The deal contains provisions that, until recently, would be considered significant concessions from De Beers
De Beers has signed a 10-year agreement to market Namibia’s diamonds—the longest agreement the two parties have ever signed.
As with most recent diamond agreements, the just-inked deal contains provisions that, until recently, would be considered significant concessions from De Beers.
– The agreement significantly increases the stones available for beneficiation: It calls for $430 million in rough to be sold each year to customers of the Namibia Diamond Trading Company (NDTC). NDTC is, like the country’s diamond miner Namdeb Holdings, a 50-50 joint venture between De Beers and Namibia.
– All “special stones”—defined as large or unusual rough—will be sold in Namibia.
– Fifteen percent of Namdeb’s run-of-mine production will be sold to a government-owned sales company called Namib Desert Diamonds.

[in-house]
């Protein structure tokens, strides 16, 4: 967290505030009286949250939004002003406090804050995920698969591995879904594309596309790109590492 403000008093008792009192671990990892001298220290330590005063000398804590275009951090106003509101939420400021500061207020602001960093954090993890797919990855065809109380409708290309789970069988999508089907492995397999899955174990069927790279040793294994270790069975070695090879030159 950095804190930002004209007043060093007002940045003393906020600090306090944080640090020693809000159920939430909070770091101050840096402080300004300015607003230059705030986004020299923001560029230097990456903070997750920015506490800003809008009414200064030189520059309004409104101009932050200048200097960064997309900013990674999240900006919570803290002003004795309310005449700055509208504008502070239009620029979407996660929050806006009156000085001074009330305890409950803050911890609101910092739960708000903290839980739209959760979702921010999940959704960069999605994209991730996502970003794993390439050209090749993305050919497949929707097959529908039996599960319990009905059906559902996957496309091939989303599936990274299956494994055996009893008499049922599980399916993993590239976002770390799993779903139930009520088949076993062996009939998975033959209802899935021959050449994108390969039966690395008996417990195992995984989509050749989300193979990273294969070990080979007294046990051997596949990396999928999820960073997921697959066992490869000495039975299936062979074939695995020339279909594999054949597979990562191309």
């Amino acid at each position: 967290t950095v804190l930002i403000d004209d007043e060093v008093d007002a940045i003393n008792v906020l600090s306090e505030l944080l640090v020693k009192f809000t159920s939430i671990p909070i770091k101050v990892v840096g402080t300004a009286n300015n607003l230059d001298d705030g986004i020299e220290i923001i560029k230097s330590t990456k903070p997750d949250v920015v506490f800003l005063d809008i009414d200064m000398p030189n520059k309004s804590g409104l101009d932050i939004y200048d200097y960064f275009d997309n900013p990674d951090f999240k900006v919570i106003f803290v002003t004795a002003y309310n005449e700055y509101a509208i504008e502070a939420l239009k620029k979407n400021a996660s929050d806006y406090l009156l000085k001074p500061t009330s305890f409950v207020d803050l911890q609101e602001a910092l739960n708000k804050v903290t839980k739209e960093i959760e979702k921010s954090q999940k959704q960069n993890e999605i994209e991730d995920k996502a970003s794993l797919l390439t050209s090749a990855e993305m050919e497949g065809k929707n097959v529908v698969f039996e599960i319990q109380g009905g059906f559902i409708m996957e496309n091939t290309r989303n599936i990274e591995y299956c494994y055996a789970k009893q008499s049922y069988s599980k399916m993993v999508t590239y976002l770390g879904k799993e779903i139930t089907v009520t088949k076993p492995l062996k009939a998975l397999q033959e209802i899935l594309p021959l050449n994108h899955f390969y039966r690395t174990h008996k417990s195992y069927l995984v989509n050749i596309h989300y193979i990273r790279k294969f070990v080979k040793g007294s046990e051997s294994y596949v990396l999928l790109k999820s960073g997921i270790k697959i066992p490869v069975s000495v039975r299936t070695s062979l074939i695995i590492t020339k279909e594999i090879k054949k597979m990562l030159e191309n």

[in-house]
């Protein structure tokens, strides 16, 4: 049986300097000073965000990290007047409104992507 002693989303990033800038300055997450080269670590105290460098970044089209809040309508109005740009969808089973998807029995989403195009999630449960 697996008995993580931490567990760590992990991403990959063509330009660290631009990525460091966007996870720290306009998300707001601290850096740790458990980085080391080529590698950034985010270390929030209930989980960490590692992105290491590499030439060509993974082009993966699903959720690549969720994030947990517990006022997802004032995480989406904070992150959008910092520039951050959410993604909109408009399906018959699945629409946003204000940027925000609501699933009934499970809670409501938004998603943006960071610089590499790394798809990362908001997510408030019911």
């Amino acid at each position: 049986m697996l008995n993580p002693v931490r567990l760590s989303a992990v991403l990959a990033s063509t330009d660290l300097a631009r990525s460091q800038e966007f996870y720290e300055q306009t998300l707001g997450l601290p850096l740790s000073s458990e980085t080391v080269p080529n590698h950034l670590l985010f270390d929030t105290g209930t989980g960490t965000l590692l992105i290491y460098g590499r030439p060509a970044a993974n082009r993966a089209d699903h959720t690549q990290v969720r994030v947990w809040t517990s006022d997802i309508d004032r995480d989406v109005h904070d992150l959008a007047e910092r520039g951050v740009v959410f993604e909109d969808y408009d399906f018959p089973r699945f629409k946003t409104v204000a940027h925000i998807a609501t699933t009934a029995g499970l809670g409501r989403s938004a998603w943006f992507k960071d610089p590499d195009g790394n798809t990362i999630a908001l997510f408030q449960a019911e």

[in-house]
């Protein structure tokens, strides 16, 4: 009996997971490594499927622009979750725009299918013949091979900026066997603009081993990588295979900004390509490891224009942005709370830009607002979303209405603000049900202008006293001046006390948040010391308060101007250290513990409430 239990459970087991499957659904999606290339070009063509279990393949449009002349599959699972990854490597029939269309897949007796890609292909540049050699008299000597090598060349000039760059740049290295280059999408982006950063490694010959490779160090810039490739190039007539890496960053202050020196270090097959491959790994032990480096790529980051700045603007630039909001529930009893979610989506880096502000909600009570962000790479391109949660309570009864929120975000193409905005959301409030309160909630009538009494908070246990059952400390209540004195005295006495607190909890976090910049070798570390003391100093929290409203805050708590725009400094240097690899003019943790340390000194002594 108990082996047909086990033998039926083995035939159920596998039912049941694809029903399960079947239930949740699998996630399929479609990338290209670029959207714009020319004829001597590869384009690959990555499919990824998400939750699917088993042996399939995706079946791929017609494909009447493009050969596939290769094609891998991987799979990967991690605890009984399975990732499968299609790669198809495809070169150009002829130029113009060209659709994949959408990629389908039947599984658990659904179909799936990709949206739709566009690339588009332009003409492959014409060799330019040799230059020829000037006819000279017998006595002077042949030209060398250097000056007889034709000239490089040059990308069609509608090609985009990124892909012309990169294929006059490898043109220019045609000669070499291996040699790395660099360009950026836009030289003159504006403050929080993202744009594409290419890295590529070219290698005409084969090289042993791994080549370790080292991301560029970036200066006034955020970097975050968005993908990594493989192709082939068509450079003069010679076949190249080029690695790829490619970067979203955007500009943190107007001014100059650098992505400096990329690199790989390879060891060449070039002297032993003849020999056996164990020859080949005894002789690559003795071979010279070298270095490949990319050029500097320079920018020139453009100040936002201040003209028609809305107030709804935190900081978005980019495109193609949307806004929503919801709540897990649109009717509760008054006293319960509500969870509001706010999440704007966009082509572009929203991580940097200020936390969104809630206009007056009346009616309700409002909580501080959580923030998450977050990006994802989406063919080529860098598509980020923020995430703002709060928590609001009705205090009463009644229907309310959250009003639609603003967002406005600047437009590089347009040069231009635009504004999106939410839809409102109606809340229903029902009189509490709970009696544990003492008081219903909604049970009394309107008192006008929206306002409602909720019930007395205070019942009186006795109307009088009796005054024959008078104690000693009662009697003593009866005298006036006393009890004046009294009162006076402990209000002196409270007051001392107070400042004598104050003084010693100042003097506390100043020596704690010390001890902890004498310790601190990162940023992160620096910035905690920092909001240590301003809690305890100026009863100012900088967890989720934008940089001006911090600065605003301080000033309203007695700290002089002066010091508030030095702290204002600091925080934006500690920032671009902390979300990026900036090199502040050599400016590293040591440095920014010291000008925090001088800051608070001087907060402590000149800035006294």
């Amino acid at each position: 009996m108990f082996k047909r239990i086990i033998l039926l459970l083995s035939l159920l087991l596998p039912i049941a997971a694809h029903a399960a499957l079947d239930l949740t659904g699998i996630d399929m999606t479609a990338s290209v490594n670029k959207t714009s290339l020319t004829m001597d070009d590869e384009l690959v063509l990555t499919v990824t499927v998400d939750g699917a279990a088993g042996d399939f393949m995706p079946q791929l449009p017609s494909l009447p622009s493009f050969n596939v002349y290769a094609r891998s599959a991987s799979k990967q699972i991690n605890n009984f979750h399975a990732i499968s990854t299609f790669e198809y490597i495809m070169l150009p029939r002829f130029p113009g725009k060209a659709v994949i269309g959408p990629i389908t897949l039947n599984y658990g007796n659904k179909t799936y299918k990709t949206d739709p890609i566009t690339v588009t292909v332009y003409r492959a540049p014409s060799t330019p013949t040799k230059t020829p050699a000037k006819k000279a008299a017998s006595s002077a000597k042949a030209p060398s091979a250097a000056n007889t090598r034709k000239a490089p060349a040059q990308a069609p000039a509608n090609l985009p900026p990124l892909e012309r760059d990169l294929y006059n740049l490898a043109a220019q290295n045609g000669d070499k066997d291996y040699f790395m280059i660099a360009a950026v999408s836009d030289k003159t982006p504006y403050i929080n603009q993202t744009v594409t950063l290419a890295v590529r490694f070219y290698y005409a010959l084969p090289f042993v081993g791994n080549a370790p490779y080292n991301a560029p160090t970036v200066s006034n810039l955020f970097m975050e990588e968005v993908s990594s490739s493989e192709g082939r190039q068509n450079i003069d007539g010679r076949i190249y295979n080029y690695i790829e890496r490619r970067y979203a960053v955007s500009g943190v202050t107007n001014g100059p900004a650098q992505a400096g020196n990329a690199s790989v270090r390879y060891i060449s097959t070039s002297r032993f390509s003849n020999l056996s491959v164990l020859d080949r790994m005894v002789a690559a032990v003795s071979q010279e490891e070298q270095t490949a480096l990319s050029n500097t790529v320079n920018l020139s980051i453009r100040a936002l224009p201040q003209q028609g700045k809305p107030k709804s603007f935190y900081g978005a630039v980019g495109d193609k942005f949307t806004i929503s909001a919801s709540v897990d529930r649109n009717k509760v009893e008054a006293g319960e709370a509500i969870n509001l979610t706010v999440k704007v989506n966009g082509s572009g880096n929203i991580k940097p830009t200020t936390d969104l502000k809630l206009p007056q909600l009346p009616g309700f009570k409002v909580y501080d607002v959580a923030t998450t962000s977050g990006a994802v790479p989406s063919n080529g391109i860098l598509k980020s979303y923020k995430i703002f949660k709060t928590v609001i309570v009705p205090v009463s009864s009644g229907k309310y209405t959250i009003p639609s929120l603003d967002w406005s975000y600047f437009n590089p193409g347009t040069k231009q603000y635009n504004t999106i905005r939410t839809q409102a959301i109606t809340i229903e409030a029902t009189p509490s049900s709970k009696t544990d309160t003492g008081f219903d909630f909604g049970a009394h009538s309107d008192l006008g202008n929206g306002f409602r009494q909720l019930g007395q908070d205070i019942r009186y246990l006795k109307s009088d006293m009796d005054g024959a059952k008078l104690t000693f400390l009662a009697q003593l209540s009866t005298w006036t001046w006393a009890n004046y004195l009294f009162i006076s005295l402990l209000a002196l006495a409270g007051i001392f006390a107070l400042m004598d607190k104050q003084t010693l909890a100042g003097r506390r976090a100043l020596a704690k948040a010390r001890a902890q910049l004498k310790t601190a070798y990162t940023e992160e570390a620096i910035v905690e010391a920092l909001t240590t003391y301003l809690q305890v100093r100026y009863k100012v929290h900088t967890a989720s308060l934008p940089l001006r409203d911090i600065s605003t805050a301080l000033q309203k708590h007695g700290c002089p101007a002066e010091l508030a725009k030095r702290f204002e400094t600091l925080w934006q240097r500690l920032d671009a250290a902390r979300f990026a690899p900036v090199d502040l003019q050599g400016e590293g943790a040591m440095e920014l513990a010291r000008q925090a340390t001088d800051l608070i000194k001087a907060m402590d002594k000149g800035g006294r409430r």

“For us in De Beers, being partners with [the government of Namibia] is an aspect of immense pride,” said De Beers CEO Philippe Mellier at a signing ceremony for the deal. “We are proud to be partners with one of the most politically stable and aspiring countries on the African continent. [We] often talk that perhaps the tax on diamond mining is a little on the high side. But we always take comfort in the knowledge that every tax and royalty dollar that is paid in Namibia is used toward uplifting this beautiful country. Look around Namibia, and what one sees is a government that is working.”